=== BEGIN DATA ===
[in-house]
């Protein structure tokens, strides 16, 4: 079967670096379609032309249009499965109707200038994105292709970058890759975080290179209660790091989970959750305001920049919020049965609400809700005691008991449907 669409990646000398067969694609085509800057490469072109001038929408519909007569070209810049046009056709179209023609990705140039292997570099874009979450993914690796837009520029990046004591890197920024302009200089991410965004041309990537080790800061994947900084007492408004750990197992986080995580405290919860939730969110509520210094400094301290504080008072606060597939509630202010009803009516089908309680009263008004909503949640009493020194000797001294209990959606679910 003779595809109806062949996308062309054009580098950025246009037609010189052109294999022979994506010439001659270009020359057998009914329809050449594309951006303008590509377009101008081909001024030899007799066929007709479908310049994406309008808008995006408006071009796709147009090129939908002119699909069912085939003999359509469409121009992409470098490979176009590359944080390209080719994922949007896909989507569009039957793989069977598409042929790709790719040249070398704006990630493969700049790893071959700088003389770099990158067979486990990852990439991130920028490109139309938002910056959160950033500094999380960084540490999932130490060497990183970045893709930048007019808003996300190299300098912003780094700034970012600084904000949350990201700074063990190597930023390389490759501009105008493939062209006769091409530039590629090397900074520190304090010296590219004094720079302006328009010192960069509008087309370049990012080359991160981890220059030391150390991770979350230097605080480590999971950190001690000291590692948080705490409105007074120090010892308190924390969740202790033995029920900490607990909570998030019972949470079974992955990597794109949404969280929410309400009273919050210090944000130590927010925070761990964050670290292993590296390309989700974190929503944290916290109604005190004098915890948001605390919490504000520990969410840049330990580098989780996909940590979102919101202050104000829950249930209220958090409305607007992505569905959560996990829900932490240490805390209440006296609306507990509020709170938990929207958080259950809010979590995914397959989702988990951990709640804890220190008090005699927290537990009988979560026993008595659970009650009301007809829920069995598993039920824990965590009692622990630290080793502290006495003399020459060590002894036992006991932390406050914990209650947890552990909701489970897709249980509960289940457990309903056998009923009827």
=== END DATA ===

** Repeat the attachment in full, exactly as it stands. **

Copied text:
[in-house]
């Protein structure tokens, strides 16, 4: 079967670096379609032309249009499965109707200038994105292709970058890759975080290179209660790091989970959750305001920049919020049965609400809700005691008991449907 669409990646000398067969694609085509800057490469072109001038929408519909007569070209810049046009056709179209023609990705140039292997570099874009979450993914690796837009520029990046004591890197920024302009200089991410965004041309990537080790800061994947900084007492408004750990197992986080995580405290919860939730969110509520210094400094301290504080008072606060597939509630202010009803009516089908309680009263008004909503949640009493020194000797001294209990959606679910 003779595809109806062949996308062309054009580098950025246009037609010189052109294999022979994506010439001659270009020359057998009914329809050449594309951006303008590509377009101008081909001024030899007799066929007709479908310049994406309008808008995006408006071009796709147009090129939908002119699909069912085939003999359509469409121009992409470098490979176009590359944080390209080719994922949007896909989507569009039957793989069977598409042929790709790719040249070398704006990630493969700049790893071959700088003389770099990158067979486990990852990439991130920028490109139309938002910056959160950033500094999380960084540490999932130490060497990183970045893709930048007019808003996300190299300098912003780094700034970012600084904000949350990201700074063990190597930023390389490759501009105008493939062209006769091409530039590629090397900074520190304090010296590219004094720079302006328009010192960069509008087309370049990012080359991160981890220059030391150390991770979350230097605080480590999971950190001690000291590692948080705490409105007074120090010892308190924390969740202790033995029920900490607990909570998030019972949470079974992955990597794109949404969280929410309400009273919050210090944000130590927010925070761990964050670290292993590296390309989700974190929503944290916290109604005190004098915890948001605390919490504000520990969410840049330990580098989780996909940590979102919101202050104000829950249930209220958090409305607007992505569905959560996990829900932490240490805390209440006296609306507990509020709170938990929207958080259950809010979590995914397959989702988990951990709640804890220190008090005699927290537990009988979560026993008595659970009650009301007809829920069995598993039920824990965590009692622990630290080793502290006495003399020459060590002894036992006991932390406050914990209650947890552990909701489970897709249980509960289940457990309903056998009923009827």